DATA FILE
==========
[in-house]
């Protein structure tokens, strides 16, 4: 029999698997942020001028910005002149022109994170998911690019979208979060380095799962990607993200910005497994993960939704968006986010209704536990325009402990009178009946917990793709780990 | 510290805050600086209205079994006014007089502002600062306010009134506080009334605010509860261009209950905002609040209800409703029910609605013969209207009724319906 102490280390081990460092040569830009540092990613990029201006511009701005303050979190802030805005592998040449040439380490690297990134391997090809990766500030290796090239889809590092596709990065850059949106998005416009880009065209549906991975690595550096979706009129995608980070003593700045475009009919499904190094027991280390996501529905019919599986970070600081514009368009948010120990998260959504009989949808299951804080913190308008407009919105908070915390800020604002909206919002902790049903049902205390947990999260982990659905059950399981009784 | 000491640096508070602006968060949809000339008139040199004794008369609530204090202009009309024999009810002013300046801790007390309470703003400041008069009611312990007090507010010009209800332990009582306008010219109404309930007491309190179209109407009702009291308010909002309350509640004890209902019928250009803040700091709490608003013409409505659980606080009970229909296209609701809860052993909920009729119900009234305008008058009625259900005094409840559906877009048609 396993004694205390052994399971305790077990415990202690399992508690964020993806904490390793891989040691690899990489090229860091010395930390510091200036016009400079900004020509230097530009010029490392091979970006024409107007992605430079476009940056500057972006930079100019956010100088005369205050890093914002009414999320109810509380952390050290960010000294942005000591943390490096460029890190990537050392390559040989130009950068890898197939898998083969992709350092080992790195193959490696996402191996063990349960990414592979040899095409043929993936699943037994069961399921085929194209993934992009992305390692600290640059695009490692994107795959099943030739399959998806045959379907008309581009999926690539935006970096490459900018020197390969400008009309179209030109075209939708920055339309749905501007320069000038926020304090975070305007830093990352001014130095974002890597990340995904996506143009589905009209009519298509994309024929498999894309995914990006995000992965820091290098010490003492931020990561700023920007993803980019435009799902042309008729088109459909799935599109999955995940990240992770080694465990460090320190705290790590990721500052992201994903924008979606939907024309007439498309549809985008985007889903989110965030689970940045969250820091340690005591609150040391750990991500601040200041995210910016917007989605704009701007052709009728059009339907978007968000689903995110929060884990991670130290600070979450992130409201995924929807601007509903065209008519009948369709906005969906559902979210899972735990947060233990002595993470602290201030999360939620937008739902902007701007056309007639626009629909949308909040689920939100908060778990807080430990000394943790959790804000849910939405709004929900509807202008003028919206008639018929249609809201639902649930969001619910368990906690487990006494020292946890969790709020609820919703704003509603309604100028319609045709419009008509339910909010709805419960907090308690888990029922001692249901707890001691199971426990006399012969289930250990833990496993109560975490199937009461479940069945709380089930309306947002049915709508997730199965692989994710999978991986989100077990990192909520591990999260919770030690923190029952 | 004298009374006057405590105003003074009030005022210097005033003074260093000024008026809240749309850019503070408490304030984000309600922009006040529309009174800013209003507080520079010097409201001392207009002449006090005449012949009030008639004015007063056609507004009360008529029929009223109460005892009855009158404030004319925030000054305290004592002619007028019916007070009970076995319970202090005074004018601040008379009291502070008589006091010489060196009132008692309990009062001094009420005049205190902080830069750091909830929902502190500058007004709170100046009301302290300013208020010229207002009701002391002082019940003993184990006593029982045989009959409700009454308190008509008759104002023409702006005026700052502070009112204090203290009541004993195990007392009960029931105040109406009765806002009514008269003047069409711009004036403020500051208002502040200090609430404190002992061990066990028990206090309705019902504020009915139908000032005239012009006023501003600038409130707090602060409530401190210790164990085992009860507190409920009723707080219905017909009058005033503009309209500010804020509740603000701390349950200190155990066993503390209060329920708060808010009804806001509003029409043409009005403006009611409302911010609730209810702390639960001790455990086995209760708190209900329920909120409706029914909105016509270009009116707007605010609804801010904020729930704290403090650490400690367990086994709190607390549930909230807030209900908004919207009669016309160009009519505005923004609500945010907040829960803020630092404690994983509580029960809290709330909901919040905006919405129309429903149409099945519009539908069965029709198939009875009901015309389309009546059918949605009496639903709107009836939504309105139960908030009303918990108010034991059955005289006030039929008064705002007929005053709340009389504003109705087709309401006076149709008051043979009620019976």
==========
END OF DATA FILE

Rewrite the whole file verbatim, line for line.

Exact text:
[in-house]
């Protein structure tokens, strides 16, 4: 029999698997942020001028910005002149022109994170998911690019979208979060380095799962990607993200910005497994993960939704968006986010209704536990325009402990009178009946917990793709780990 | 510290805050600086209205079994006014007089502002600062306010009134506080009334605010509860261009209950905002609040209800409703029910609605013969209207009724319906 102490280390081990460092040569830009540092990613990029201006511009701005303050979190802030805005592998040449040439380490690297990134391997090809990766500030290796090239889809590092596709990065850059949106998005416009880009065209549906991975690595550096979706009129995608980070003593700045475009009919499904190094027991280390996501529905019919599986970070600081514009368009948010120990998260959504009989949808299951804080913190308008407009919105908070915390800020604002909206919002902790049903049902205390947990999260982990659905059950399981009784 | 000491640096508070602006968060949809000339008139040199004794008369609530204090202009009309024999009810002013300046801790007390309470703003400041008069009611312990007090507010010009209800332990009582306008010219109404309930007491309190179209109407009702009291308010909002309350509640004890209902019928250009803040700091709490608003013409409505659980606080009970229909296209609701809860052993909920009729119900009234305008008058009625259900005094409840559906877009048609 396993004694205390052994399971305790077990415990202690399992508690964020993806904490390793891989040691690899990489090229860091010395930390510091200036016009400079900004020509230097530009010029490392091979970006024409107007992605430079476009940056500057972006930079100019956010100088005369205050890093914002009414999320109810509380952390050290960010000294942005000591943390490096460029890190990537050392390559040989130009950068890898197939898998083969992709350092080992790195193959490696996402191996063990349960990414592979040899095409043929993936699943037994069961399921085929194209993934992009992305390692600290640059695009490692994107795959099943030739399959998806045959379907008309581009999926690539935006970096490459900018020197390969400008009309179209030109075209939708920055339309749905501007320069000038926020304090975070305007830093990352001014130095974002890597990340995904996506143009589905009209009519298509994309024929498999894309995914990006995000992965820091290098010490003492931020990561700023920007993803980019435009799902042309008729088109459909799935599109999955995940990240992770080694465990460090320190705290790590990721500052992201994903924008979606939907024309007439498309549809985008985007889903989110965030689970940045969250820091340690005591609150040391750990991500601040200041995210910016917007989605704009701007052709009728059009339907978007968000689903995110929060884990991670130290600070979450992130409201995924929807601007509903065209008519009948369709906005969906559902979210899972735990947060233990002595993470602290201030999360939620937008739902902007701007056309007639626009629909949308909040689920939100908060778990807080430990000394943790959790804000849910939405709004929900509807202008003028919206008639018929249609809201639902649930969001619910368990906690487990006494020292946890969790709020609820919703704003509603309604100028319609045709419009008509339910909010709805419960907090308690888990029922001692249901707890001691199971426990006399012969289930250990833990496993109560975490199937009461479940069945709380089930309306947002049915709508997730199965692989994710999978991986989100077990990192909520591990999260919770030690923190029952 | 004298009374006057405590105003003074009030005022210097005033003074260093000024008026809240749309850019503070408490304030984000309600922009006040529309009174800013209003507080520079010097409201001392207009002449006090005449012949009030008639004015007063056609507004009360008529029929009223109460005892009855009158404030004319925030000054305290004592002619007028019916007070009970076995319970202090005074004018601040008379009291502070008589006091010489060196009132008692309990009062001094009420005049205190902080830069750091909830929902502190500058007004709170100046009301302290300013208020010229207002009701002391002082019940003993184990006593029982045989009959409700009454308190008509008759104002023409702006005026700052502070009112204090203290009541004993195990007392009960029931105040109406009765806002009514008269003047069409711009004036403020500051208002502040200090609430404190002992061990066990028990206090309705019902504020009915139908000032005239012009006023501003600038409130707090602060409530401190210790164990085992009860507190409920009723707080219905017909009058005033503009309209500010804020509740603000701390349950200190155990066993503390209060329920708060808010009804806001509003029409043409009005403006009611409302911010609730209810702390639960001790455990086995209760708190209900329920909120409706029914909105016509270009009116707007605010609804801010904020729930704290403090650490400690367990086994709190607390549930909230807030209900908004919207009669016309160009009519505005923004609500945010907040829960803020630092404690994983509580029960809290709330909901919040905006919405129309429903149409099945519009539908069965029709198939009875009901015309389309009546059918949605009496639903709107009836939504309105139960908030009303918990108010034991059955005289006030039929008064705002007929005053709340009389504003109705087709309401006076149709008051043979009620019976």